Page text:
/Much ado about nothing around Derek Hanekom

Much ado about nothing around Derek Hanekom

2019-07-31 05:00

In 2017 there was a constant buzz about a possible breakaway party being formed if the Zuma faction won at the Nasrec conference. Everyone was debating the possibility, not just Derek Hanekom, writes Melanie Verwoerd.

I have
never heard so much ado about nothing as in the case of the Derek Hanekom accusations
last week.

A quick
refresher, in case you missed it: Julius Malema, undoubtedly sensing that the
EFF and Public Protector were going to lose their case against Pravin Gordhan,
stood outside the High Court in Johannesburg and in his oh-so-Julius way
announced that Derek Hanekom had had meetings with members of the EFF in 2017
before the secret no-confidence ballot against Jacob Zuma in Parliament.

When asked
about it, Hanekom, in his characteristic straightforward and upfront manner,
confirmed that a meeting had taken place. A few hours later Ace Magashule,
undoubtedly desperate for some distraction from the Estina dairy project revelations
at the Zondo commission, issued a statement.

“The African National Congress
is dismayed by its National Executive Committee Member Derik (sic) Hanekom’s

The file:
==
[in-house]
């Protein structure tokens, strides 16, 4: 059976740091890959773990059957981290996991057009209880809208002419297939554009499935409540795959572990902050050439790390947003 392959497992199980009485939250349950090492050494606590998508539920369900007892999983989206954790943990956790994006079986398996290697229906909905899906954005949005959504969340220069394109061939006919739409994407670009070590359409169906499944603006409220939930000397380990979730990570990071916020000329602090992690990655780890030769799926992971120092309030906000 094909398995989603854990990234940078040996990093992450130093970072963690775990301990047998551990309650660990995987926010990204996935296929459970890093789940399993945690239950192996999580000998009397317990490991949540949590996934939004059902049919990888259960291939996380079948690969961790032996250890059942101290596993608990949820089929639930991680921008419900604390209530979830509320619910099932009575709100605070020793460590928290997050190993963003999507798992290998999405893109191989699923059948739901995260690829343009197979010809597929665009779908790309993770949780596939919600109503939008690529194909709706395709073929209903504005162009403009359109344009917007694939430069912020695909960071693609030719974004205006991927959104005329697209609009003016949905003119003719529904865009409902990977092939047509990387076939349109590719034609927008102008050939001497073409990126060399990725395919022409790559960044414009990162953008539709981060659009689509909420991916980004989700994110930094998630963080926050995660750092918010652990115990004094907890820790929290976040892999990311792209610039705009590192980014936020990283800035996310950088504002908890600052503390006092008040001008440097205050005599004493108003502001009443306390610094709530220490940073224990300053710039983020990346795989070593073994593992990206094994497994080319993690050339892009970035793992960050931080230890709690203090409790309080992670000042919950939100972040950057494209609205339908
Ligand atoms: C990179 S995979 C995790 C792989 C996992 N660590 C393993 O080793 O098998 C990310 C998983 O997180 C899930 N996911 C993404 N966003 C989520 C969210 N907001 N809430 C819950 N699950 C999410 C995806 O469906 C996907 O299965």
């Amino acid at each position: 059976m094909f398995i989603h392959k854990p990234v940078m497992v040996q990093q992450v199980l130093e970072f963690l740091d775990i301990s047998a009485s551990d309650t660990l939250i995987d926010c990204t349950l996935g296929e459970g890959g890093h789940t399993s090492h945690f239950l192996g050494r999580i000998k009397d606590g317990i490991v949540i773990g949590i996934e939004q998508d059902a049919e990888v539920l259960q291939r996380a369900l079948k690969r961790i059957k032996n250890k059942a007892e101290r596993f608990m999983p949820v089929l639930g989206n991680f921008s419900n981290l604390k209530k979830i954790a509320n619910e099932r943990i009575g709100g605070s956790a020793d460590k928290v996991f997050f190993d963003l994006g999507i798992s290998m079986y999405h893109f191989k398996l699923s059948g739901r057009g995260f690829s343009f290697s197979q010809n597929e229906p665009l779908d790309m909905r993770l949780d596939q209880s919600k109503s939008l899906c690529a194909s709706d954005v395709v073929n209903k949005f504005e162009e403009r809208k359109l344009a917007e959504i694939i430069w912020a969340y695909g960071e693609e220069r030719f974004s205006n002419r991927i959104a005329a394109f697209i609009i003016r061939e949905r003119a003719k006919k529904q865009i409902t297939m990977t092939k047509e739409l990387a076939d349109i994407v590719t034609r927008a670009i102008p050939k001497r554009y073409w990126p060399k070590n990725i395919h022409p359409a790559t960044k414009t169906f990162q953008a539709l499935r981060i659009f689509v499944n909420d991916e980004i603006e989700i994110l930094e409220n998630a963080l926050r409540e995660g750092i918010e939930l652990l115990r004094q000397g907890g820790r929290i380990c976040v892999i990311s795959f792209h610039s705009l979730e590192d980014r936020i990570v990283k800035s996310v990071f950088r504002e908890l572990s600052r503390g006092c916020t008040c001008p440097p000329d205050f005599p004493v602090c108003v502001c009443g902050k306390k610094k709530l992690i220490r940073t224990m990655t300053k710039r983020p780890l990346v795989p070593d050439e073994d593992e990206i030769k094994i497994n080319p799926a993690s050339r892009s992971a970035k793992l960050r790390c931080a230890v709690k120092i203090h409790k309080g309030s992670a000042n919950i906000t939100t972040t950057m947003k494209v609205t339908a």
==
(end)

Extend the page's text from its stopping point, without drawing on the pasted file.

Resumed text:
confession that he did had (sic) several meetings with the opposition EFF,”
the statement read, before it launched into a vicious personal attack on
Hanekom.

Spelling
and grammar errors aside, (what is it with the ANC press office and spelling?)
the statement gave the impression that Hanekom had had some Damascus Road
experience and thus “confessed” to some terrible sin – which is of
course utter nonsense.

So
what if he had met with the EFF? MPs constantly meet with members of opposition
parties. They discuss matters on the parliamentary agenda and they strategise how to get matters to pass
or not pass. It happens all the time – as it should.

The
point of course is not that a discussion took place. It is the fact that they
discussed Zuma’s removal which got Magashule – or whoever wrote that statement –
so riled up. If Malema had said that Hanekom met with them to discuss the
removal of Pravin Gordhan, I doubt that a single word would have been uttered.

It
is also not as if it is the first time ANC people were having quiet discussions
with opposition party members. I was once told that there had been “secret”
discussions between a member of the top six and the EFF to stop the nuclear deal
years ago. I don’t know if it is true, but I wouldn’t be surprised.

Shortly
after Magashule’s late night press statement, Zuma sent out a tweet. Just as an
aside: there seems to be a bit of a pattern here that after Magashule’s office
issues a controversial press statement or tweet, Zuma tweets shortly after in
support of his position. (Remember the SARB issue?) Either Zuma has become a
social media expert or the people who handle his and Magashule’s offices are
still very close and coordinate their strategies. Perhaps the NEC should
investigate that?

To